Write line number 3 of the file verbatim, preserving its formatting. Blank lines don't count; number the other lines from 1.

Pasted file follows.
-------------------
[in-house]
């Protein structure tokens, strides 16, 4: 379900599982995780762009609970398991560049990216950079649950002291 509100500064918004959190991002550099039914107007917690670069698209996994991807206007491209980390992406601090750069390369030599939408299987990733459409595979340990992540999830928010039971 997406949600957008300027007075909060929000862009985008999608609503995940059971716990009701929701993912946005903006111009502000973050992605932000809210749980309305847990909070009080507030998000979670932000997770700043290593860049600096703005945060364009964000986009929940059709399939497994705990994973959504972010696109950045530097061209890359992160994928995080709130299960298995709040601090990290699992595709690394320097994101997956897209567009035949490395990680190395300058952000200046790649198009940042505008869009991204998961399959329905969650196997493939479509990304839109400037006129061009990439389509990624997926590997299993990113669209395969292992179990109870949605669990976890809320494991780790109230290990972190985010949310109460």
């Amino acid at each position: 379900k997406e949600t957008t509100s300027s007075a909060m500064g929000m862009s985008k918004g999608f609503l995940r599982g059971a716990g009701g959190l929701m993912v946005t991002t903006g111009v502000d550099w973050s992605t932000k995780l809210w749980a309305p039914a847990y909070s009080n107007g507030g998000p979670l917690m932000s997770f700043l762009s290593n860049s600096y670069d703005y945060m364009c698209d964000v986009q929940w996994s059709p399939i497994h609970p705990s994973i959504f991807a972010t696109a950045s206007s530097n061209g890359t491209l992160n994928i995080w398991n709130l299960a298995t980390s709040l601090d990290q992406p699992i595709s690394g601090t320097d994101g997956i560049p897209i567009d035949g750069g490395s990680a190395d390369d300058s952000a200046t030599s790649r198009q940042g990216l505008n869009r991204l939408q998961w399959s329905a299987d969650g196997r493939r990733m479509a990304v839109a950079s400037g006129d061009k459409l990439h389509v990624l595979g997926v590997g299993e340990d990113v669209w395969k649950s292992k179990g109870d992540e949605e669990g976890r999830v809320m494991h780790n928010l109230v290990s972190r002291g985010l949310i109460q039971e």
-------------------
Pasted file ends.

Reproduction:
């Amino acid at each position: 379900k997406e949600t957008t509100s300027s007075a909060m500064g929000m862009s985008k918004g999608f609503l995940r599982g059971a716990g009701g959190l929701m993912v946005t991002t903006g111009v502000d550099w973050s992605t932000k995780l809210w749980a309305p039914a847990y909070s009080n107007g507030g998000p979670l917690m932000s997770f700043l762009s290593n860049s600096y670069d703005y945060m364009c698209d964000v986009q929940w996994s059709p399939i497994h609970p705990s994973i959504f991807a972010t696109a950045s206007s530097n061209g890359t491209l992160n994928i995080w398991n709130l299960a298995t980390s709040l601090d990290q992406p699992i595709s690394g601090t320097d994101g997956i560049p897209i567009d035949g750069g490395s990680a190395d390369d300058s952000a200046t030599s790649r198009q940042g990216l505008n869009r991204l939408q998961w399959s329905a299987d969650g196997r493939r990733m479509a990304v839109a950079s400037g006129d061009k459409l990439h389509v990624l595979g997926v590997g299993e340990d990113v669209w395969k649950s292992k179990g109870d992540e949605e669990g976890r999830v809320m494991h780790n928010l109230v290990s972190r002291g985010l949310i109460q039971e």